the inside of a sea urchin

In addition to predation, sea urchins are vulnerable to diseases. In 1983, a mysterious disease caused a massive die-off of Diadema antillarum in the Caribbean. In just 13 months, 98% of the population of these urchins died. The cause is still debated, but the result was a major shift in the ecology of the reef. This species was largely responsible for controlling algae on the reef, and its abrupt absence resulted in less coral cover and more algae. A similar event was observed in 2022 around the island of St. Thomas. This time, scientists were able to respond quickly to take samples and test the urchins in the lab to pinpoint the culprit. It seems a microscopic protozoan parasite called a scuticociliate was to blame. The outbreak seems to have died down, and it is not clear if this was the same cause of the 1983 outbreak, but it is very likely. 

Conservation efforts are underway to restore Diadema antillarum to the damaged reefs of the Florida Reef Tract. The process of raising urchins in a laboratory setting was pioneered by Florida Keys resident and aquaculture legend Martin Moe.

Are Sea Urchins Dangerous?

Sea urchins are famous for their spines, and some of these can be quite sharp. Spines may break when they puncture skin, leaving a foreign body behind that can cause infection and inflammation. Some species of sea urchins are venomous as well. Fortunately for visitors to the Florida Keys, those species are from the Indo-Pacific and not found here. It is always recommended to wear water shoes when you are walking in the ocean. This will not only help prevent injuries from urchins but also keep feet safe from sharp rocks and other stinging animals that live on the bottom.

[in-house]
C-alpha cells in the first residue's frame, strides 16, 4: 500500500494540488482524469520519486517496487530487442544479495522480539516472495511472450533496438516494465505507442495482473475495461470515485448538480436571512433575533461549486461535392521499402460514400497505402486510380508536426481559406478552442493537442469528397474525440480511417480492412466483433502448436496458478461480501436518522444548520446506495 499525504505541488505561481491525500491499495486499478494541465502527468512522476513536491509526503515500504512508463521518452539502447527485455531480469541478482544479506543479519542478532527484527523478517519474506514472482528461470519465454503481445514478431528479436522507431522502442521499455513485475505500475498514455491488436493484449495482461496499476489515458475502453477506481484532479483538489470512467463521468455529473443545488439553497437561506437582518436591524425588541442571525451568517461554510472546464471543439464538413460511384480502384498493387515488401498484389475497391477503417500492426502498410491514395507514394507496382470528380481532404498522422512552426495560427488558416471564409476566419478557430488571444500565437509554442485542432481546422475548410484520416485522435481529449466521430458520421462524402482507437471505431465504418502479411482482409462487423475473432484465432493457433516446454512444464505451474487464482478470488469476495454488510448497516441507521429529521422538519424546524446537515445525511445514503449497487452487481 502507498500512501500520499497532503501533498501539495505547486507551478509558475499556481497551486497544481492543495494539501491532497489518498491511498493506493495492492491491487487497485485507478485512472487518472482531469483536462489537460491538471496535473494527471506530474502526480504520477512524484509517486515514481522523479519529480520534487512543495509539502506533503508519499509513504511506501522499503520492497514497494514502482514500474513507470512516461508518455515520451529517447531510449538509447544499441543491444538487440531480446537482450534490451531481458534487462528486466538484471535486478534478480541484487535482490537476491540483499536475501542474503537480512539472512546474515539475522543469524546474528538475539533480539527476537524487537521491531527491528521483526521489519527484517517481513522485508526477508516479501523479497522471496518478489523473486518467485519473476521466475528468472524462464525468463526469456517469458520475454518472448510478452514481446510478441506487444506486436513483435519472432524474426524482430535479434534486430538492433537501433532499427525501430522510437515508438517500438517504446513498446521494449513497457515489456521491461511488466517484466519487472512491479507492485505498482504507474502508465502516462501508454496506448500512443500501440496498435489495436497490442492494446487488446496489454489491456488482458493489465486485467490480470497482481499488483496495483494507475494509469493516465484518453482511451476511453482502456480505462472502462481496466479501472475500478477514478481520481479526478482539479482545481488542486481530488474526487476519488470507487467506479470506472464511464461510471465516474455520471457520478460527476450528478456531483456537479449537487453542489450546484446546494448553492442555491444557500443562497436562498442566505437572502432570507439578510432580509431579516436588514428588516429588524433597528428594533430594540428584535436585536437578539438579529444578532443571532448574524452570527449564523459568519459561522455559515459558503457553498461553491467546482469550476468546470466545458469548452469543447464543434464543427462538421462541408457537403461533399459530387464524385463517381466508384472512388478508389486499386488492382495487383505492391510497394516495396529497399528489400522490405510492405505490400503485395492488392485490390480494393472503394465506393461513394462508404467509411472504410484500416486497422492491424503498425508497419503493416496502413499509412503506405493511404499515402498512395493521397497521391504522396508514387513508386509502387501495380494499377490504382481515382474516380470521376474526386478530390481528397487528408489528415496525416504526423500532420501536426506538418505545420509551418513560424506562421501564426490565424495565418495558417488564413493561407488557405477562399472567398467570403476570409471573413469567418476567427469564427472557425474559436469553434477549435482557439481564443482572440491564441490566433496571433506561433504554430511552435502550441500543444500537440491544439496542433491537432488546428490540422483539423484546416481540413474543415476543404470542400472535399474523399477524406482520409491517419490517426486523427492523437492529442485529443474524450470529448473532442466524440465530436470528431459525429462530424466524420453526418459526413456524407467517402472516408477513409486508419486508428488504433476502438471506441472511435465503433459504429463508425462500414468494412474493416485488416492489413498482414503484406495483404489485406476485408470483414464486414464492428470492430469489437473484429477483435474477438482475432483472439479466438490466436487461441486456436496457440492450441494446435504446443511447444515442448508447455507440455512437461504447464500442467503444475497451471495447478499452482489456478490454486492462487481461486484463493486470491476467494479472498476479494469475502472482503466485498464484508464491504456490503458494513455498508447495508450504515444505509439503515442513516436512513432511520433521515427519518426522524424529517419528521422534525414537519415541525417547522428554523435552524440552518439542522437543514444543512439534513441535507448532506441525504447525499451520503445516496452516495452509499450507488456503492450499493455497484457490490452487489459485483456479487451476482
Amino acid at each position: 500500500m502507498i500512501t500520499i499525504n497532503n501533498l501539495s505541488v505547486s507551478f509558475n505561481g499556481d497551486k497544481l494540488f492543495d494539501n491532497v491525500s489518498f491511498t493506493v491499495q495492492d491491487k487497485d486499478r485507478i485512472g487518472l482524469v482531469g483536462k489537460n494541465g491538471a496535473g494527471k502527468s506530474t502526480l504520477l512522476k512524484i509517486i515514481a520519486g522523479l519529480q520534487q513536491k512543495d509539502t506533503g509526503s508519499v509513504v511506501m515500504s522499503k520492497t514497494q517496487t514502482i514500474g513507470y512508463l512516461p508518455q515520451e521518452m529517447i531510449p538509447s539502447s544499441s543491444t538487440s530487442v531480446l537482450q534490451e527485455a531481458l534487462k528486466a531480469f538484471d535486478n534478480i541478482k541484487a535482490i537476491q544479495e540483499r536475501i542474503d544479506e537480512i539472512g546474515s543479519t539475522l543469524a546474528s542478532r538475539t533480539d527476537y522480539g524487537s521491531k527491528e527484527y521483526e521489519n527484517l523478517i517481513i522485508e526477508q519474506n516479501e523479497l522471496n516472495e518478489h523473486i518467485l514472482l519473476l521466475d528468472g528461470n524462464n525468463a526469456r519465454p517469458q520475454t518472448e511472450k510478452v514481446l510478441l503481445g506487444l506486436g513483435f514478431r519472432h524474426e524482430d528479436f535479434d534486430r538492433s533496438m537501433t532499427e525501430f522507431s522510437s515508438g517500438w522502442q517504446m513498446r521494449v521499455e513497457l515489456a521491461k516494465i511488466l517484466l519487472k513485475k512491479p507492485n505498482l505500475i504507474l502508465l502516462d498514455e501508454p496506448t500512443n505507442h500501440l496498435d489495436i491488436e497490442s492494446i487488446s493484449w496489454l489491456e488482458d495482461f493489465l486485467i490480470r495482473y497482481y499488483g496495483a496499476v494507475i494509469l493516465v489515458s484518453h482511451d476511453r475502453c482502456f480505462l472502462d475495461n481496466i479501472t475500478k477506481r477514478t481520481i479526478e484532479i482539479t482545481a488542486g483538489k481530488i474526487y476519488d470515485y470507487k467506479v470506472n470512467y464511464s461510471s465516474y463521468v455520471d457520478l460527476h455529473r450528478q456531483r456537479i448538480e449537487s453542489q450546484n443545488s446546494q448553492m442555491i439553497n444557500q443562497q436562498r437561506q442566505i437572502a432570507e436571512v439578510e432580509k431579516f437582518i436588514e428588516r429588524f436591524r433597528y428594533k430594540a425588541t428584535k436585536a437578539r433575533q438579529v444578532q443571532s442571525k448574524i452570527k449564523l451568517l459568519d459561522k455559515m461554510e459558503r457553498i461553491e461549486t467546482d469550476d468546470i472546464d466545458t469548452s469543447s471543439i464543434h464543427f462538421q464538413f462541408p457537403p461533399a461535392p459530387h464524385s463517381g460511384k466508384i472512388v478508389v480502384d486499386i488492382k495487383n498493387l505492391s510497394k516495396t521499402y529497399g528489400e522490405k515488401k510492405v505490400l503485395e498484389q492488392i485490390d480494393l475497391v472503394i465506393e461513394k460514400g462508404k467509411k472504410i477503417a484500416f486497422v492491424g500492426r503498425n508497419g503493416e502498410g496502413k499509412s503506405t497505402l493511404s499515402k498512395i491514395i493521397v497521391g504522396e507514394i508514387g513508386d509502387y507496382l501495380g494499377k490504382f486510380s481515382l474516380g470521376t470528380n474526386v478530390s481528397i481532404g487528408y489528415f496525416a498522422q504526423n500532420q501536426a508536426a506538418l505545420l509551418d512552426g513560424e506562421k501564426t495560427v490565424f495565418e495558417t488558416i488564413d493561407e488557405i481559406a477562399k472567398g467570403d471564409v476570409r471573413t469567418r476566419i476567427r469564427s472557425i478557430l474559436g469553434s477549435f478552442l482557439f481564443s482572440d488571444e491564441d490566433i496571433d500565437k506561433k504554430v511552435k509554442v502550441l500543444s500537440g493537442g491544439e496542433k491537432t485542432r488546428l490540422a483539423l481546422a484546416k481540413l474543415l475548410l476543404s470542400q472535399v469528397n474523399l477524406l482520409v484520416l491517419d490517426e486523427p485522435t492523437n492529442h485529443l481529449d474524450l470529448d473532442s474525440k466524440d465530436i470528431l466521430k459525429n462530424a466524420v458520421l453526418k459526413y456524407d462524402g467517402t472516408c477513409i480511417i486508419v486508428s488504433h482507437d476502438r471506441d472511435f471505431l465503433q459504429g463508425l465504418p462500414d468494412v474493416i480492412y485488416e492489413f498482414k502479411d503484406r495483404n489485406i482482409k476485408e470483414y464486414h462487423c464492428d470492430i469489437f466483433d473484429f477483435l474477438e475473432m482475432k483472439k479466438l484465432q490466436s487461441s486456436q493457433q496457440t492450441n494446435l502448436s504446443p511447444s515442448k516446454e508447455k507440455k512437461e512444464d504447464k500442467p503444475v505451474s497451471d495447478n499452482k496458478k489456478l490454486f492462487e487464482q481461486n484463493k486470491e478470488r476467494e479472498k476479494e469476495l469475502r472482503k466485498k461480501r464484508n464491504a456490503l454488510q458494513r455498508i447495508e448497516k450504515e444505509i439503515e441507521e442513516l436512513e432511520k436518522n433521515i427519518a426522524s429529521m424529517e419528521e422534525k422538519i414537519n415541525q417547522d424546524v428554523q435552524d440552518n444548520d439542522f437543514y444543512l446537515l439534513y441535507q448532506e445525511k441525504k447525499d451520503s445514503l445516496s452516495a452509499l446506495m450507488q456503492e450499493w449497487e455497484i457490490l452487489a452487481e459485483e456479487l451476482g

someone stepping on a sea urchin in the ocean

What Types of Sea Urchins Are in the Florida Keys?

Long-spined urchin, Diadema antillarum

This is a protected species in Florida, and it is a great sign if you see it! Be sure to keep your distance; the spines are sharp, brittle and tend to break into pieces if they puncture skin. The spines may be black, white or a combination of the two.

long spined sea urchin

Reef urchin, Echinometra viridis

This species has thick pointed spines with a distinct ring of white around their base. They are nocturnal and tend to inhabit shallow coral reefs but may be found in red mangrove roots as well.

reef urchin

Rock boring urchin, Echinometra lucunter

This species bores holes into rock and hard substrate where they spend the day. They are often found in rocky tidal areas but can live down to 150 ft on the reef.

rock boring urchin

Variegated urchin, Lytechinus variegatus

This species is also called a decorator or collector urchin for its tendency to carry objects. These are used for camouflage as they roam sand and seagrass habitats looking for food. They have short spines that come in a wide variety of colors, including red, purple, green and blue.

Variegated urchin

West Indian sea egg, Tripneustes ventricosus

This species has an egg-shaped reddish-brown body densely covered in short white spines. They typically stay in shallow areas with seagrass, which is often held by the urchin for shade and camouflage.

West Indian sea egg

Slate pencil urchin, Eucidaris tribuloides

This species is named for its thick blunt spines. The spines of the red pencil urchin were actually used as writing utensils by native Hawaiians. These urchins use their thick spines to anchor themselves into crevices on the reef during the day. This species is a resident of the Touch Tank at the Key West Aquarium!

Slate pencil urchin